The Value of Sales Referrals
Let’s face it, referrals make for stronger leads. One reason is because potential customers give us more credibility when someone they know is already using our product or service. Another reason is that we subconsciously believe a lead has more potential simply because it is a referral. Researchers have shown that when salespeople are given the same cold leads but told they are referrals, they sell more. Why? They believe more.
Having more of your sales come from referrals then makes sense. How do you find and gain these referrals though?
Network with businesses and companies that sell products/services related to the products/services that you sell. For example, a company that manufactures and sells custom shoe inserts could network with personal trainers, doctors and physical therapists, and local sports programs. Reciprocate and become a referral source for others as well. For companies that have websites, inquire about allowing your link to appear on their site. Be prepared to reciprocate though by allowing their link to appear on your website. Conferences and trade-shows are good places to seek out connections that could become resources for referrals.
Tap into your existing client base. Check in with your existing customers regularly. Discuss openly and frankly the results that your products and services have brought to them. Chances are these clients have a network of other friends, businesses, partners, and even competitors that they can refer to you. When you communicate the desire and the capability to help businesses succeed, you will quickly be put into contact with their business friends and partners. Whenever possible, always thank others for their referrals by writing a hand-written thank you.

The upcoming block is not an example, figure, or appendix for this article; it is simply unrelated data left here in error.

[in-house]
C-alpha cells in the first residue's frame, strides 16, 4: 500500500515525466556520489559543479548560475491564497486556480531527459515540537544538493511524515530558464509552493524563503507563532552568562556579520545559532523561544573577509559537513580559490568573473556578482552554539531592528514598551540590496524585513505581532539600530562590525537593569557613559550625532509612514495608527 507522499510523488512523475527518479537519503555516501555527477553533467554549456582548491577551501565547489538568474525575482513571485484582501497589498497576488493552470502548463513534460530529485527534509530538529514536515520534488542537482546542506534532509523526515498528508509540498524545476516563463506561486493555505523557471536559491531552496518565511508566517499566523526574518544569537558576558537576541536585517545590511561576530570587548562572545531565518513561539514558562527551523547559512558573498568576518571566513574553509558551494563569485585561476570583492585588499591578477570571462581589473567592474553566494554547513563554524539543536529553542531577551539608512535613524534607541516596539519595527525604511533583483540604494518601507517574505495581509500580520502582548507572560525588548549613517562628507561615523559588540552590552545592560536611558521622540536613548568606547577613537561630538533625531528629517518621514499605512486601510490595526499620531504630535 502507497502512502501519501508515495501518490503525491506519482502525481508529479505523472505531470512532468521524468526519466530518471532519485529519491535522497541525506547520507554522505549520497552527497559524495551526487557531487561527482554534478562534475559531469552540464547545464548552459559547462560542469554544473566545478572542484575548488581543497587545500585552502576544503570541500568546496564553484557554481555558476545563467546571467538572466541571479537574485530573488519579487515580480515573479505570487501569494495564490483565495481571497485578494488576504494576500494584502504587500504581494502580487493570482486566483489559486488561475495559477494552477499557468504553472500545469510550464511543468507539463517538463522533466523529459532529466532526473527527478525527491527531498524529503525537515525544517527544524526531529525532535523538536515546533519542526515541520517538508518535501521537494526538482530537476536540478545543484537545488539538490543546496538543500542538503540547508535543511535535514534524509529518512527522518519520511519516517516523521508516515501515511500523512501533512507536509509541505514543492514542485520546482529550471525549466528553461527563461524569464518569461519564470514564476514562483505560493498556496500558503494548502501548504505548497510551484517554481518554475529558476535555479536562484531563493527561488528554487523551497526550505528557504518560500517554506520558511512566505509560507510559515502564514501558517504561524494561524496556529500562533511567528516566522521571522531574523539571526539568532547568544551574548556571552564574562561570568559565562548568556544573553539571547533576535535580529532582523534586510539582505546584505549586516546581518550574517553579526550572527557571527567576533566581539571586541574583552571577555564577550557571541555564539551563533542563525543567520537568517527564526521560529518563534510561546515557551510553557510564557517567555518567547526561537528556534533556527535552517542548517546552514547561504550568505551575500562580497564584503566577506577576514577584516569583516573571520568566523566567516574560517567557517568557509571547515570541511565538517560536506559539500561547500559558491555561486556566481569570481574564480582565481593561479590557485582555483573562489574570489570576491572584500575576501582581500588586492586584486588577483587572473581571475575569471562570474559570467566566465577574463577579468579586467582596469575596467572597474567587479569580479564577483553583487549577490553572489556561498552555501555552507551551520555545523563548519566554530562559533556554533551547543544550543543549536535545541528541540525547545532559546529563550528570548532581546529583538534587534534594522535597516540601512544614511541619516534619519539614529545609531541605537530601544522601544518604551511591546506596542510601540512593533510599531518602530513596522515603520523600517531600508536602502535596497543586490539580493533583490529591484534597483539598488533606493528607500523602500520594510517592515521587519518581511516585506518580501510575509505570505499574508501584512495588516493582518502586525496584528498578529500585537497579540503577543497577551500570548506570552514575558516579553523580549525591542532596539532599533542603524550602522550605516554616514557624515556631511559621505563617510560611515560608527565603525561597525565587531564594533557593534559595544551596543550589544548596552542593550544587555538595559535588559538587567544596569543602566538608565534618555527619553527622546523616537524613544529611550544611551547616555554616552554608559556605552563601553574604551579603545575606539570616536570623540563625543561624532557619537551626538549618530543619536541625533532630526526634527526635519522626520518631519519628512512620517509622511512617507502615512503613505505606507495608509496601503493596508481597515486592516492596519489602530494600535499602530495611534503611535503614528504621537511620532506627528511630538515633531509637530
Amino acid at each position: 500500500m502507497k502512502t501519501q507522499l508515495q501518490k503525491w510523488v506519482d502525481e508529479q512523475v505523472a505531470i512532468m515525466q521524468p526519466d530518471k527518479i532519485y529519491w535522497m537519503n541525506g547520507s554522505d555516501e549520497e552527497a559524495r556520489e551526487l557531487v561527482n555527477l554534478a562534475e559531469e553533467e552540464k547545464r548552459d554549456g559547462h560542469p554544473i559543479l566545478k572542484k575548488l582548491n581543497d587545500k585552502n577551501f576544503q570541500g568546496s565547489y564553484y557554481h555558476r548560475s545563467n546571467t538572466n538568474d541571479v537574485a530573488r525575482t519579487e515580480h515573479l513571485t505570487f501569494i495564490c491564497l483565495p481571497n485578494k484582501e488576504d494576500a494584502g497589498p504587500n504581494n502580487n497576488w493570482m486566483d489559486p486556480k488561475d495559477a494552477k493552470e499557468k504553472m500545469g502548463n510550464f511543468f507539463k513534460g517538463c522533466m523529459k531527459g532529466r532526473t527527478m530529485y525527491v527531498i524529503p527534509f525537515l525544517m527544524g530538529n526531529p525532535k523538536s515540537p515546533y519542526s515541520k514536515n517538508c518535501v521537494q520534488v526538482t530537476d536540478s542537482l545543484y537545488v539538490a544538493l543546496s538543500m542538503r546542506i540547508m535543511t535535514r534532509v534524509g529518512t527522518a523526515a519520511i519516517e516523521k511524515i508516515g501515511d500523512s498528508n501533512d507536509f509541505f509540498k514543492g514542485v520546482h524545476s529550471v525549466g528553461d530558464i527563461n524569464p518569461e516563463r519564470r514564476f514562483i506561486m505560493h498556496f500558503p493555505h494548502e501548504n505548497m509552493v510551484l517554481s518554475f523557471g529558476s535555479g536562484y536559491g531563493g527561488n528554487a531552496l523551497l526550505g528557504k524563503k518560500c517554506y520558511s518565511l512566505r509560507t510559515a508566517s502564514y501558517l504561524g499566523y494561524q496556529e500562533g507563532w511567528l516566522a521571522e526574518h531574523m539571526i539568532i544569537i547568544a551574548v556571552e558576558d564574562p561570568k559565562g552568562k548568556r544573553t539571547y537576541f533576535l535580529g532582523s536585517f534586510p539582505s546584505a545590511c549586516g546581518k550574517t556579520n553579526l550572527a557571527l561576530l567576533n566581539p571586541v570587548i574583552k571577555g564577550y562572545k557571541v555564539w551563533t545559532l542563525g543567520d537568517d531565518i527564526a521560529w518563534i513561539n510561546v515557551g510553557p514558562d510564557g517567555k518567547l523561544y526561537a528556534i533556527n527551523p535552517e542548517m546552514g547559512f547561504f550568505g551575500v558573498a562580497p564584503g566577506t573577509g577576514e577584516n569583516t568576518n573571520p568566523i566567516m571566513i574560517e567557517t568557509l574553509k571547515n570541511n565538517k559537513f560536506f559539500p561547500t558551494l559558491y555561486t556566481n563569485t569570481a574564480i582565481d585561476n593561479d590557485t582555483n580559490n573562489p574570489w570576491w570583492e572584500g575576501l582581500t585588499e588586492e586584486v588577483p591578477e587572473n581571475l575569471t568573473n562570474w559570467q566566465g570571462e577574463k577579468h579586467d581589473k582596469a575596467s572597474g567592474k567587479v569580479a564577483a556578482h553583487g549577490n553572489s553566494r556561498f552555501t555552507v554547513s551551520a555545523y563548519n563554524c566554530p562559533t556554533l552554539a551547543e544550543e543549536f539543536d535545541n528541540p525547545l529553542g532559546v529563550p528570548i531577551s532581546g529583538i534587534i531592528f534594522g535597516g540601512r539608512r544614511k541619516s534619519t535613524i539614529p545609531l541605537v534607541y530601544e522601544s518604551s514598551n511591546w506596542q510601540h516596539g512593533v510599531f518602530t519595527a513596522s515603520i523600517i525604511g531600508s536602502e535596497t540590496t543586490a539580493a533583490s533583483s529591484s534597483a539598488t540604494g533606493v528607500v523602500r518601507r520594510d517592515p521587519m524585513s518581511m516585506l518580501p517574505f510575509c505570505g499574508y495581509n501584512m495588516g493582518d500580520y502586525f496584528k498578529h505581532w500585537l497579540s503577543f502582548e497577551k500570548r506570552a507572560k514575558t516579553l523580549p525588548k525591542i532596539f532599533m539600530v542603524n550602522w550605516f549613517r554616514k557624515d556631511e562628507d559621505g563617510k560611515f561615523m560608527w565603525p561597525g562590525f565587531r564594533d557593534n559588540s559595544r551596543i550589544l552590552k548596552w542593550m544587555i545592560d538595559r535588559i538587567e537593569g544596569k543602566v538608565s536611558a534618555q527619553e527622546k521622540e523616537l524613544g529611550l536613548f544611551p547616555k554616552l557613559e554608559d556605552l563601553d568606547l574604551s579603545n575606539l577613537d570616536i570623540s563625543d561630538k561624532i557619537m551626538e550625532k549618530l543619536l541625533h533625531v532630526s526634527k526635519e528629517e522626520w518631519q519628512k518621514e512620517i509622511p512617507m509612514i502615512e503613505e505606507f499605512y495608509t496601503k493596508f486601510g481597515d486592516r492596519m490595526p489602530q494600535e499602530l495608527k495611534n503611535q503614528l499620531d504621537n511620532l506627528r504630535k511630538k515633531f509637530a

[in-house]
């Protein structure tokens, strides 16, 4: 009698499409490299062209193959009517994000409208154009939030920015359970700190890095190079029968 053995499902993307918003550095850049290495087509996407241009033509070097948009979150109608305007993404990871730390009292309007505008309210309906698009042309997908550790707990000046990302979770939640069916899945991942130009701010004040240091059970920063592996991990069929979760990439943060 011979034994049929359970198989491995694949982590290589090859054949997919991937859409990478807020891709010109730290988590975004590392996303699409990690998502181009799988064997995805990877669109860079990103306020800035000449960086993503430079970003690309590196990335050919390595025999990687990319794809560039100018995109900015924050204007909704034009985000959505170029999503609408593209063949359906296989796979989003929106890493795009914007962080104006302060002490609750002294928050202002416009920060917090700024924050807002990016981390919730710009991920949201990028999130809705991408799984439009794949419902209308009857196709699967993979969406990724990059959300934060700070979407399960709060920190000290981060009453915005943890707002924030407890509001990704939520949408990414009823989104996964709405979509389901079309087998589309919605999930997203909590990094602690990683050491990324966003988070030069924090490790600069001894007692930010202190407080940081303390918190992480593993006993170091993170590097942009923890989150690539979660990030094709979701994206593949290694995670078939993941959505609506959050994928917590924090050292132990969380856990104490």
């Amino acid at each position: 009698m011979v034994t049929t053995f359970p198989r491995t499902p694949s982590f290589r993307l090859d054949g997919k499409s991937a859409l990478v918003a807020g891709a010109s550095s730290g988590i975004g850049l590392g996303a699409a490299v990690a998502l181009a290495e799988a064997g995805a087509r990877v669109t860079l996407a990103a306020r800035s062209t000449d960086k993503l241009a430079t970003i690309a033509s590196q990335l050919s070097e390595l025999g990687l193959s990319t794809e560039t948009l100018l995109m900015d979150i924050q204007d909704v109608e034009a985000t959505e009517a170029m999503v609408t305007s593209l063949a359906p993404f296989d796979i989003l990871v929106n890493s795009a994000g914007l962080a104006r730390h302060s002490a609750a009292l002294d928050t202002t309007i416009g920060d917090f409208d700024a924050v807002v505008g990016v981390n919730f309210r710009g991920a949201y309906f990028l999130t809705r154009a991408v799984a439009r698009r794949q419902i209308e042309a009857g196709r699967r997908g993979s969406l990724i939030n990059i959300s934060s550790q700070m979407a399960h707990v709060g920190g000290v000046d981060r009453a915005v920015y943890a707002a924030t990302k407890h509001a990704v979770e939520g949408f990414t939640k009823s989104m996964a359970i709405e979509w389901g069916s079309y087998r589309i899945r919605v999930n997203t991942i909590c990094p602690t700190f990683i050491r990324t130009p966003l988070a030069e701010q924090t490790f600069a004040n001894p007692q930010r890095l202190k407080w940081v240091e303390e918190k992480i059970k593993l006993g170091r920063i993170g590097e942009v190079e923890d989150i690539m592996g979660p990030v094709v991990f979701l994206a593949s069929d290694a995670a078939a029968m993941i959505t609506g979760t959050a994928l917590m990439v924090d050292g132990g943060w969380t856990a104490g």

Ask for referrals from clients who did not purchase from you. If you had a quality sales presentation and discussion with a client, then they must have seen some value in what you were offering. It may not have been exactly what they needed, or not the right time for them, but they probably can name more than a couple of their business contacts that could benefit from your service. So ask for it. The time you spent with this client won’t be for naught.